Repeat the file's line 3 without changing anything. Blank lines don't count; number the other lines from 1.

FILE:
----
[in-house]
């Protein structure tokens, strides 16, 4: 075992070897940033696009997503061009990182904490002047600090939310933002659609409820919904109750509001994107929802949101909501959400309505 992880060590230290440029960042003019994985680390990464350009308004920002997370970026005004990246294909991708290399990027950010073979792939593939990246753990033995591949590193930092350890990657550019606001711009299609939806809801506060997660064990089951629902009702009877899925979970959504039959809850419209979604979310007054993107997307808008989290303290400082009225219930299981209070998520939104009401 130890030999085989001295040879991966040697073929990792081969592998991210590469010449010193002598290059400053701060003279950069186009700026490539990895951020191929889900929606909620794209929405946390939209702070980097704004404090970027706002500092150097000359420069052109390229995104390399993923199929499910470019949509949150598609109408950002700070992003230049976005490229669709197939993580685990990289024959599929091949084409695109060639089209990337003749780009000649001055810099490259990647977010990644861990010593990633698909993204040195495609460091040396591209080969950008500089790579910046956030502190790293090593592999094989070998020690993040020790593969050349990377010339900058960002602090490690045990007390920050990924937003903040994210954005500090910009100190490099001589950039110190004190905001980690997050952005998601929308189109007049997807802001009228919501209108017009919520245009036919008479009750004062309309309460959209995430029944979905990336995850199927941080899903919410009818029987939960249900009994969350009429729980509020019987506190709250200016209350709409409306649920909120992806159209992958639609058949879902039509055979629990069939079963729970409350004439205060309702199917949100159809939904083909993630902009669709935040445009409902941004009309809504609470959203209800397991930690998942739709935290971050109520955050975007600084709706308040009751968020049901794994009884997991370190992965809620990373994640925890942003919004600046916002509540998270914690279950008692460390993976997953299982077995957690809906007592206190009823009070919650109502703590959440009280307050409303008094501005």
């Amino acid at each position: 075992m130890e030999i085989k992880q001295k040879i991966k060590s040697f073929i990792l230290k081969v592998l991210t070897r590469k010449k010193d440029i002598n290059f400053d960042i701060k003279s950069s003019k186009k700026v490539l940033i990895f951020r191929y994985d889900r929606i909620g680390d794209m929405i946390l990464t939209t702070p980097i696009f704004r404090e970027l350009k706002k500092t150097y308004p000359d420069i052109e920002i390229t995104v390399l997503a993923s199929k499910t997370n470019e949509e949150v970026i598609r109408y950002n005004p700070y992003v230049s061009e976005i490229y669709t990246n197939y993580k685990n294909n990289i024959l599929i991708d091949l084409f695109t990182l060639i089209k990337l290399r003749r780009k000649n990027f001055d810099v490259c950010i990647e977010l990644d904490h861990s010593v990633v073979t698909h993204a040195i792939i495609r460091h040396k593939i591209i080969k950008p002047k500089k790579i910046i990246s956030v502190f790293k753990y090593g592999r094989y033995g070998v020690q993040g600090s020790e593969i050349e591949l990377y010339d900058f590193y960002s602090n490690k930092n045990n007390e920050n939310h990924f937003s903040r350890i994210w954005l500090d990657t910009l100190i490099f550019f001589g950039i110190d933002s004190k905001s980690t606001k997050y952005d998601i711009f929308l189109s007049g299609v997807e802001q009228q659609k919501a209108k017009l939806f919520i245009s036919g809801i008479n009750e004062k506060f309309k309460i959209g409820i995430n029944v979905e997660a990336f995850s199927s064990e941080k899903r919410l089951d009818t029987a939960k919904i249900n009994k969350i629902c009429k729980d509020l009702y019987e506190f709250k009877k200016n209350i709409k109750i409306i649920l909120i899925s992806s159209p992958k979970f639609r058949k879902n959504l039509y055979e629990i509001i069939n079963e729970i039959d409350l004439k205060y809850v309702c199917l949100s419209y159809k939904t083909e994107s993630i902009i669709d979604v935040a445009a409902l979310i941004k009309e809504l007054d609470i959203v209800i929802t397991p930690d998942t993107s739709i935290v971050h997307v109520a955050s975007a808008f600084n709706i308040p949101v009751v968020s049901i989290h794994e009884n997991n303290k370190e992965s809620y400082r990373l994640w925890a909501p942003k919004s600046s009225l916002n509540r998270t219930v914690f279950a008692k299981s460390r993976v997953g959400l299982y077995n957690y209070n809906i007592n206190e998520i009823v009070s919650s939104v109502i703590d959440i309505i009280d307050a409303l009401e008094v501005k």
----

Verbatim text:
């Amino acid at each position: 075992m130890e030999i085989k992880q001295k040879i991966k060590s040697f073929i990792l230290k081969v592998l991210t070897r590469k010449k010193d440029i002598n290059f400053d960042i701060k003279s950069s003019k186009k700026v490539l940033i990895f951020r191929y994985d889900r929606i909620g680390d794209m929405i946390l990464t939209t702070p980097i696009f704004r404090e970027l350009k706002k500092t150097y308004p000359d420069i052109e920002i390229t995104v390399l997503a993923s199929k499910t997370n470019e949509e949150v970026i598609r109408y950002n005004p700070y992003v230049s061009e976005i490229y669709t990246n197939y993580k685990n294909n990289i024959l599929i991708d091949l084409f695109t990182l060639i089209k990337l290399r003749r780009k000649n990027f001055d810099v490259c950010i990647e977010l990644d904490h861990s010593v990633v073979t698909h993204a040195i792939i495609r460091h040396k593939i591209i080969k950008p002047k500089k790579i910046i990246s956030v502190f790293k753990y090593g592999r094989y033995g070998v020690q993040g600090s020790e593969i050349e591949l990377y010339d900058f590193y960002s602090n490690k930092n045990n007390e920050n939310h990924f937003s903040r350890i994210w954005l500090d990657t910009l100190i490099f550019f001589g950039i110190d933002s004190k905001s980690t606001k997050y952005d998601i711009f929308l189109s007049g299609v997807e802001q009228q659609k919501a209108k017009l939806f919520i245009s036919g809801i008479n009750e004062k506060f309309k309460i959209g409820i995430n029944v979905e997660a990336f995850s199927s064990e941080k899903r919410l089951d009818t029987a939960k919904i249900n009994k969350i629902c009429k729980d509020l009702y019987e506190f709250k009877k200016n209350i709409k109750i409306i649920l909120i899925s992806s159209p992958k979970f639609r058949k879902n959504l039509y055979e629990i509001i069939n079963e729970i039959d409350l004439k205060y809850v309702c199917l949100s419209y159809k939904t083909e994107s993630i902009i669709d979604v935040a445009a409902l979310i941004k009309e809504l007054d609470i959203v209800i929802t397991p930690d998942t993107s739709i935290v971050h997307v109520a955050s975007a808008f600084n709706i308040p949101v009751v968020s049901i989290h794994e009884n997991n303290k370190e992965s809620y400082r990373l994640w925890a909501p942003k919004s600046s009225l916002n509540r998270t219930v914690f279950a008692k299981s460390r993976v997953g959400l299982y077995n957690y209070n809906i007592n206190e998520i009823v009070s919650s939104v109502i703590d959440i309505i009280d307050a409303l009401e008094v501005k």